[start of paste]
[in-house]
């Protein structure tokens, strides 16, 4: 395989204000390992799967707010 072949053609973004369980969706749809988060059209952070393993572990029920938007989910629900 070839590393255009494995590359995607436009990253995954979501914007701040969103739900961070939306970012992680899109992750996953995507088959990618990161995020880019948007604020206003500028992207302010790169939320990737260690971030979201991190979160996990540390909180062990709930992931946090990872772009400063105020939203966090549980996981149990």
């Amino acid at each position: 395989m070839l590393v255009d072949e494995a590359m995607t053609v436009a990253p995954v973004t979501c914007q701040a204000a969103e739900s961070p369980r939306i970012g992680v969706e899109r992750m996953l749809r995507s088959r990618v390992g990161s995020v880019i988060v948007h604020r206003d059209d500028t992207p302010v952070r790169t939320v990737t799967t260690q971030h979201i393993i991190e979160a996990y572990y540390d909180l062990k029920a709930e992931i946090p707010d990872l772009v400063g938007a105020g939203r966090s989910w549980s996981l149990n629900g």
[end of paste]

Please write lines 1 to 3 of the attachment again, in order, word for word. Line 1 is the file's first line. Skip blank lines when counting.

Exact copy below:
[in-house]
């Protein structure tokens, strides 16, 4: 395989204000390992799967707010 072949053609973004369980969706749809988060059209952070393993572990029920938007989910629900 070839590393255009494995590359995607436009990253995954979501914007701040969103739900961070939306970012992680899109992750996953995507088959990618990161995020880019948007604020206003500028992207302010790169939320990737260690971030979201991190979160996990540390909180062990709930992931946090990872772009400063105020939203966090549980996981149990």
């Amino acid at each position: 395989m070839l590393v255009d072949e494995a590359m995607t053609v436009a990253p995954v973004t979501c914007q701040a204000a969103e739900s961070p369980r939306i970012g992680v969706e899109r992750m996953l749809r995507s088959r990618v390992g990161s995020v880019i988060v948007h604020r206003d059209d500028t992207p302010v952070r790169t939320v990737t799967t260690q971030h979201i393993i991190e979160a996990y572990y540390d909180l062990k029920a709930e992931i946090p707010d990872l772009v400063g938007a105020g939203r966090s989910w549980s996981l149990n629900g």